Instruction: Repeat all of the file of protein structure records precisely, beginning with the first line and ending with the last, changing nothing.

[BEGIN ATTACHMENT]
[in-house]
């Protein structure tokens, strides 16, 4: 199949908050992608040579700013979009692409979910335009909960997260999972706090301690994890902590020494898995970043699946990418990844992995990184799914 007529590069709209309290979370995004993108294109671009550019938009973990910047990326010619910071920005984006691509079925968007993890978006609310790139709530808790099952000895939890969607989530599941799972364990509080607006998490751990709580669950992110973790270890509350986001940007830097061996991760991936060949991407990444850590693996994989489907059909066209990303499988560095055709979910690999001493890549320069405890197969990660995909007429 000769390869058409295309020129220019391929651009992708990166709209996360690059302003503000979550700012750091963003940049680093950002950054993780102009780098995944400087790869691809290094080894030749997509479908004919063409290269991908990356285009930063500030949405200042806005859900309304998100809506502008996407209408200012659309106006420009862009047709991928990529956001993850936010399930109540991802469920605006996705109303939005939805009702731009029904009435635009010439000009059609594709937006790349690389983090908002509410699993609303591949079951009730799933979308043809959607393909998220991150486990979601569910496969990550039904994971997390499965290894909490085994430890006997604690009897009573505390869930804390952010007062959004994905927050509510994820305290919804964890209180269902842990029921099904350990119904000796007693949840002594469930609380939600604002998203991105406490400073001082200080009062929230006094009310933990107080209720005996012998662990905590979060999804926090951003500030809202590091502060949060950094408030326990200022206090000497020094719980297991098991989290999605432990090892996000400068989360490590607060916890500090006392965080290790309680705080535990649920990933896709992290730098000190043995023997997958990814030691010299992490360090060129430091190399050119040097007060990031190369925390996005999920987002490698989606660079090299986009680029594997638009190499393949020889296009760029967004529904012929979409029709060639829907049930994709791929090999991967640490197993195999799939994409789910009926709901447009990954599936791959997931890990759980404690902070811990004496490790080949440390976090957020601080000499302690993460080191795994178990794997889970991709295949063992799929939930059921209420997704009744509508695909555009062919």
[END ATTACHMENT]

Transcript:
[in-house]
């Protein structure tokens, strides 16, 4: 199949908050992608040579700013979009692409979910335009909960997260999972706090301690994890902590020494898995970043699946990418990844992995990184799914 007529590069709209309290979370995004993108294109671009550019938009973990910047990326010619910071920005984006691509079925968007993890978006609310790139709530808790099952000895939890969607989530599941799972364990509080607006998490751990709580669950992110973790270890509350986001940007830097061996991760991936060949991407990444850590693996994989489907059909066209990303499988560095055709979910690999001493890549320069405890197969990660995909007429 000769390869058409295309020129220019391929651009992708990166709209996360690059302003503000979550700012750091963003940049680093950002950054993780102009780098995944400087790869691809290094080894030749997509479908004919063409290269991908990356285009930063500030949405200042806005859900309304998100809506502008996407209408200012659309106006420009862009047709991928990529956001993850936010399930109540991802469920605006996705109303939005939805009702731009029904009435635009010439000009059609594709937006790349690389983090908002509410699993609303591949079951009730799933979308043809959607393909998220991150486990979601569910496969990550039904994971997390499965290894909490085994430890006997604690009897009573505390869930804390952010007062959004994905927050509510994820305290919804964890209180269902842990029921099904350990119904000796007693949840002594469930609380939600604002998203991105406490400073001082200080009062929230006094009310933990107080209720005996012998662990905590979060999804926090951003500030809202590091502060949060950094408030326990200022206090000497020094719980297991098991989290999605432990090892996000400068989360490590607060916890500090006392965080290790309680705080535990649920990933896709992290730098000190043995023997997958990814030691010299992490360090060129430091190399050119040097007060990031190369925390996005999920987002490698989606660079090299986009680029594997638009190499393949020889296009760029967004529904012929979409029709060639829907049930994709791929090999991967640490197993195999799939994409789910009926709901447009990954599936791959997931890990759980404690902070811990004496490790080949440390976090957020601080000499302690993460080191795994178990794997889970991709295949063992799929939930059921209420997704009744509508695909555009062919």